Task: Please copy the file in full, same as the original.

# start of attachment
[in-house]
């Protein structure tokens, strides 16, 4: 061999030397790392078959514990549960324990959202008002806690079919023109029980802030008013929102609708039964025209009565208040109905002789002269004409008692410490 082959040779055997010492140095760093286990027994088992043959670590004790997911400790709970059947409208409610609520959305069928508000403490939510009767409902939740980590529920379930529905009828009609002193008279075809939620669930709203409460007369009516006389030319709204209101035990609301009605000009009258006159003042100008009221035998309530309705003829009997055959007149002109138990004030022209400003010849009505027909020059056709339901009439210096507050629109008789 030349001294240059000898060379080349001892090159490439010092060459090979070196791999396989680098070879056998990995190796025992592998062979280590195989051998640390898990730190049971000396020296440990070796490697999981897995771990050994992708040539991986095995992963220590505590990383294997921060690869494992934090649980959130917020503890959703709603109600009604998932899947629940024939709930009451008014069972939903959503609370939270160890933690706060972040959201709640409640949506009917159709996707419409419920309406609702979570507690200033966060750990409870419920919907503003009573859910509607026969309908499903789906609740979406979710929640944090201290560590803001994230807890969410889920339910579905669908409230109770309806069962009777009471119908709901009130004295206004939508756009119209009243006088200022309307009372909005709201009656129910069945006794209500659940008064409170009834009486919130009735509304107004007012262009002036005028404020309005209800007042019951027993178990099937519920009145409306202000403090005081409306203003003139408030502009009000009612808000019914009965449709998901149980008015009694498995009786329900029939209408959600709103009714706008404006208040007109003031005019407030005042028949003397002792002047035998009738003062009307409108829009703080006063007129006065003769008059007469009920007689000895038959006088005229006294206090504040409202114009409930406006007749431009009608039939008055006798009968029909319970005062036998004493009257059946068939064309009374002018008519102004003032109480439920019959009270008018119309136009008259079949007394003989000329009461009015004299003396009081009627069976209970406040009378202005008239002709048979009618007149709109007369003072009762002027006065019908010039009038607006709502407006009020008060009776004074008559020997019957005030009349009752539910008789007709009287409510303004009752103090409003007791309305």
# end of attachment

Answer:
[in-house]
């Protein structure tokens, strides 16, 4: 061999030397790392078959514990549960324990959202008002806690079919023109029980802030008013929102609708039964025209009565208040109905002789002269004409008692410490 082959040779055997010492140095760093286990027994088992043959670590004790997911400790709970059947409208409610609520959305069928508000403490939510009767409902939740980590529920379930529905009828009609002193008279075809939620669930709203409460007369009516006389030319709204209101035990609301009605000009009258006159003042100008009221035998309530309705003829009997055959007149002109138990004030022209400003010849009505027909020059056709339901009439210096507050629109008789 030349001294240059000898060379080349001892090159490439010092060459090979070196791999396989680098070879056998990995190796025992592998062979280590195989051998640390898990730190049971000396020296440990070796490697999981897995771990050994992708040539991986095995992963220590505590990383294997921060690869494992934090649980959130917020503890959703709603109600009604998932899947629940024939709930009451008014069972939903959503609370939270160890933690706060972040959201709640409640949506009917159709996707419409419920309406609702979570507690200033966060750990409870419920919907503003009573859910509607026969309908499903789906609740979406979710929640944090201290560590803001994230807890969410889920339910579905669908409230109770309806069962009777009471119908709901009130004295206004939508756009119209009243006088200022309307009372909005709201009656129910069945006794209500659940008064409170009834009486919130009735509304107004007012262009002036005028404020309005209800007042019951027993178990099937519920009145409306202000403090005081409306203003003139408030502009009000009612808000019914009965449709998901149980008015009694498995009786329900029939209408959600709103009714706008404006208040007109003031005019407030005042028949003397002792002047035998009738003062009307409108829009703080006063007129006065003769008059007469009920007689000895038959006088005229006294206090504040409202114009409930406006007749431009009608039939008055006798009968029909319970005062036998004493009257059946068939064309009374002018008519102004003032109480439920019959009270008018119309136009008259079949007394003989000329009461009015004299003396009081009627069976209970406040009378202005008239002709048979009618007149709109007369003072009762002027006065019908010039009038607006709502407006009020008060009776004074008559020997019957005030009349009752539910008789007709009287409510303004009752103090409003007791309305």